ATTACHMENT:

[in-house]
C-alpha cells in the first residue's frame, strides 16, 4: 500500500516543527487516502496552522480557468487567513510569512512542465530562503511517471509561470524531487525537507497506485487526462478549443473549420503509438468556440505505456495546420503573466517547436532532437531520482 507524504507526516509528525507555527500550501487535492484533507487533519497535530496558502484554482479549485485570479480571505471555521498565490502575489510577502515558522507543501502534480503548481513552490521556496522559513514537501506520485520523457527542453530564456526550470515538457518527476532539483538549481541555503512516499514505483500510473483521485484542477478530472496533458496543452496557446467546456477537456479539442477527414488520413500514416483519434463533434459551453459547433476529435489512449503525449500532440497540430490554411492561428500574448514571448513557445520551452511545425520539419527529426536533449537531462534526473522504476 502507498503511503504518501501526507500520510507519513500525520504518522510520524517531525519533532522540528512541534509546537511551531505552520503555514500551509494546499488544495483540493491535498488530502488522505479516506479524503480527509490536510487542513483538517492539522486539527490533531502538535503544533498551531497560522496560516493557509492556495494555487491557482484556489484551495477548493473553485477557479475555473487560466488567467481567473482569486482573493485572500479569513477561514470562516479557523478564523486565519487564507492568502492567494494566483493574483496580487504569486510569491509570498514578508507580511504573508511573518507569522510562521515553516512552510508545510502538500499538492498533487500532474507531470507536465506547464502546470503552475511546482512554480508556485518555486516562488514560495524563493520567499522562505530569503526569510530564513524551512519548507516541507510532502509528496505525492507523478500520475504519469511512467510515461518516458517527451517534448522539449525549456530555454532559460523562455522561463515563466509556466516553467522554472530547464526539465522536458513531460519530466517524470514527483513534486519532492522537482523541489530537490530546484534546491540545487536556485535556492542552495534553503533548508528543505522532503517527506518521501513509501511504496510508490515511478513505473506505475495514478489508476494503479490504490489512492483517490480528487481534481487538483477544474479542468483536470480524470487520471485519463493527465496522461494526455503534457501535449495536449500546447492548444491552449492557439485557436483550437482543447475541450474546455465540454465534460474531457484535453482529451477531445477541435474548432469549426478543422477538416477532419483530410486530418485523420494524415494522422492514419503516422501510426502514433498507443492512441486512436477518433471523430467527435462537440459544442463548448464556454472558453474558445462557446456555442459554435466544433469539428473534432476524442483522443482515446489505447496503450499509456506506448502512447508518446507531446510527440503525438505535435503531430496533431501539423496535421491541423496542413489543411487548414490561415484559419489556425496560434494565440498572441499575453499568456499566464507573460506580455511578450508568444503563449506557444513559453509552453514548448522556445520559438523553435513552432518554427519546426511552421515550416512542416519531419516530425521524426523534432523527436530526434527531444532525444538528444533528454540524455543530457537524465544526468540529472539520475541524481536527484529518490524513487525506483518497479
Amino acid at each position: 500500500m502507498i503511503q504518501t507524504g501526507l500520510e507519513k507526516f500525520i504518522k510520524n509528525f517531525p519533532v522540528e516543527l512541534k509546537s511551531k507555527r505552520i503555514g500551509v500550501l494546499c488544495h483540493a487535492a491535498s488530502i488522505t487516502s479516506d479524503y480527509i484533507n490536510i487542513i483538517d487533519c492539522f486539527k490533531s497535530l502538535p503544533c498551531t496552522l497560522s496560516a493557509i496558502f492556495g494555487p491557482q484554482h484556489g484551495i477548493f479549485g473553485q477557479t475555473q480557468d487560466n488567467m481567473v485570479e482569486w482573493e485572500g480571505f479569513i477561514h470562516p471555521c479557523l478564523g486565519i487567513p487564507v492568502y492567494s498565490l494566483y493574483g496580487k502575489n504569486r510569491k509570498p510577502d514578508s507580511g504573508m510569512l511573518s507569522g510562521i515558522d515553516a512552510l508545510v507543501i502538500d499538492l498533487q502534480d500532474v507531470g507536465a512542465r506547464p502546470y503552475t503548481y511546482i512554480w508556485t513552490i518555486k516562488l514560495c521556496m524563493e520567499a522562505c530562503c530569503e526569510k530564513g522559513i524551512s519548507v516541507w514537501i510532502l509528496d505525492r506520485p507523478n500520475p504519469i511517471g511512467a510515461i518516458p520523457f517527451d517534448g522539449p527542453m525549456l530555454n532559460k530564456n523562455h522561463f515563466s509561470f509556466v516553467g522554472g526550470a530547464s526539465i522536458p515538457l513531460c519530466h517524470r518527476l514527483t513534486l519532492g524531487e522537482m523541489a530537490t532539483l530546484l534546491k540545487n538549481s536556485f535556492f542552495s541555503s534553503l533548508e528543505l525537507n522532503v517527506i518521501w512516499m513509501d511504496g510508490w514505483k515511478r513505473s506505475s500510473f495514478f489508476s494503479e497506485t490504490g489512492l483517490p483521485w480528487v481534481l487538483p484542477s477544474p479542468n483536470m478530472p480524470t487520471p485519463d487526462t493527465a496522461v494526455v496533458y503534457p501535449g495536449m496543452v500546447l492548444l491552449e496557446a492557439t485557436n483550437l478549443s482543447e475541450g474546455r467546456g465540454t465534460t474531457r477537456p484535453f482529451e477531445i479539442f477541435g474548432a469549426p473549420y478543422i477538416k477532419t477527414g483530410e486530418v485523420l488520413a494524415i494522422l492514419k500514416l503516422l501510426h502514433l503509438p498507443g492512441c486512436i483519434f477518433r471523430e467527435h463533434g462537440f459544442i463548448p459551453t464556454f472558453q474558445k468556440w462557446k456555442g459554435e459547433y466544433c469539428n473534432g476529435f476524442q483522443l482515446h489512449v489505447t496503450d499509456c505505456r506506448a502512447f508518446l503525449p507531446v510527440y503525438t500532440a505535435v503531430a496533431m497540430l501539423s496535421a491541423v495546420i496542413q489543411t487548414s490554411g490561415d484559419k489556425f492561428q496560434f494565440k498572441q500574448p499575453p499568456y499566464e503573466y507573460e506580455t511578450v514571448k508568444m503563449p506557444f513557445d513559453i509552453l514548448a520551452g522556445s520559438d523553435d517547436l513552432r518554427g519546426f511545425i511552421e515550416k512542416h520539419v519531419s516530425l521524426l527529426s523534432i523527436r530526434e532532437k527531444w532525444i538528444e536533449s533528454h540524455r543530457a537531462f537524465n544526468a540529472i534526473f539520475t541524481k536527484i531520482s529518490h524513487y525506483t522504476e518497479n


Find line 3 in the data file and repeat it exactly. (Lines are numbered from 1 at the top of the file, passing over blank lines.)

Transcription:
Amino acid at each position: 500500500m502507498i503511503q504518501t507524504g501526507l500520510e507519513k507526516f500525520i504518522k510520524n509528525f517531525p519533532v522540528e516543527l512541534k509546537s511551531k507555527r505552520i503555514g500551509v500550501l494546499c488544495h483540493a487535492a491535498s488530502i488522505t487516502s479516506d479524503y480527509i484533507n490536510i487542513i483538517d487533519c492539522f486539527k490533531s497535530l502538535p503544533c498551531t496552522l497560522s496560516a493557509i496558502f492556495g494555487p491557482q484554482h484556489g484551495i477548493f479549485g473553485q477557479t475555473q480557468d487560466n488567467m481567473v485570479e482569486w482573493e485572500g480571505f479569513i477561514h470562516p471555521c479557523l478564523g486565519i487567513p487564507v492568502y492567494s498565490l494566483y493574483g496580487k502575489n504569486r510569491k509570498p510577502d514578508s507580511g504573508m510569512l511573518s507569522g510562521i515558522d515553516a512552510l508545510v507543501i502538500d499538492l498533487q502534480d500532474v507531470g507536465a512542465r506547464p502546470y503552475t503548481y511546482i512554480w508556485t513552490i518555486k516562488l514560495c521556496m524563493e520567499a522562505c530562503c530569503e526569510k530564513g522559513i524551512s519548507v516541507w514537501i510532502l509528496d505525492r506520485p507523478n500520475p504519469i511517471g511512467a510515461i518516458p520523457f517527451d517534448g522539449p527542453m525549456l530555454n532559460k530564456n523562455h522561463f515563466s509561470f509556466v516553467g522554472g526550470a530547464s526539465i522536458p515538457l513531460c519530466h517524470r518527476l514527483t513534486l519532492g524531487e522537482m523541489a530537490t532539483l530546484l534546491k540545487n538549481s536556485f535556492f542552495s541555503s534553503l533548508e528543505l525537507n522532503v517527506i518521501w512516499m513509501d511504496g510508490w514505483k515511478r513505473s506505475s500510473f495514478f489508476s494503479e497506485t490504490g489512492l483517490p483521485w480528487v481534481l487538483p484542477s477544474p479542468n483536470m478530472p480524470t487520471p485519463d487526462t493527465a496522461v494526455v496533458y503534457p501535449g495536449m496543452v500546447l492548444l491552449e496557446a492557439t485557436n483550437l478549443s482543447e475541450g474546455r467546456g465540454t465534460t474531457r477537456p484535453f482529451e477531445i479539442f477541435g474548432a469549426p473549420y478543422i477538416k477532419t477527414g483530410e486530418v485523420l488520413a494524415i494522422l492514419k500514416l503516422l501510426h502514433l503509438p498507443g492512441c486512436i483519434f477518433r471523430e467527435h463533434g462537440f459544442i463548448p459551453t464556454f472558453q474558445k468556440w462557446k456555442g459554435e459547433y466544433c469539428n473534432g476529435f476524442q483522443l482515446h489512449v489505447t496503450d499509456c505505456r506506448a502512447f508518446l503525449p507531446v510527440y503525438t500532440a505535435v503531430a496533431m497540430l501539423s496535421a491541423v495546420i496542413q489543411t487548414s490554411g490561415d484559419k489556425f492561428q496560434f494565440k498572441q500574448p499575453p499568456y499566464e503573466y507573460e506580455t511578450v514571448k508568444m503563449p506557444f513557445d513559453i509552453l514548448a520551452g522556445s520559438d523553435d517547436l513552432r518554427g519546426f511545425i511552421e515550416k512542416h520539419v519531419s516530425l521524426l527529426s523534432i523527436r530526434e532532437k527531444w532525444i538528444e536533449s533528454h540524455r543530457a537531462f537524465n544526468a540529472i534526473f539520475t541524481k536527484i531520482s529518490h524513487y525506483t522504476e518497479n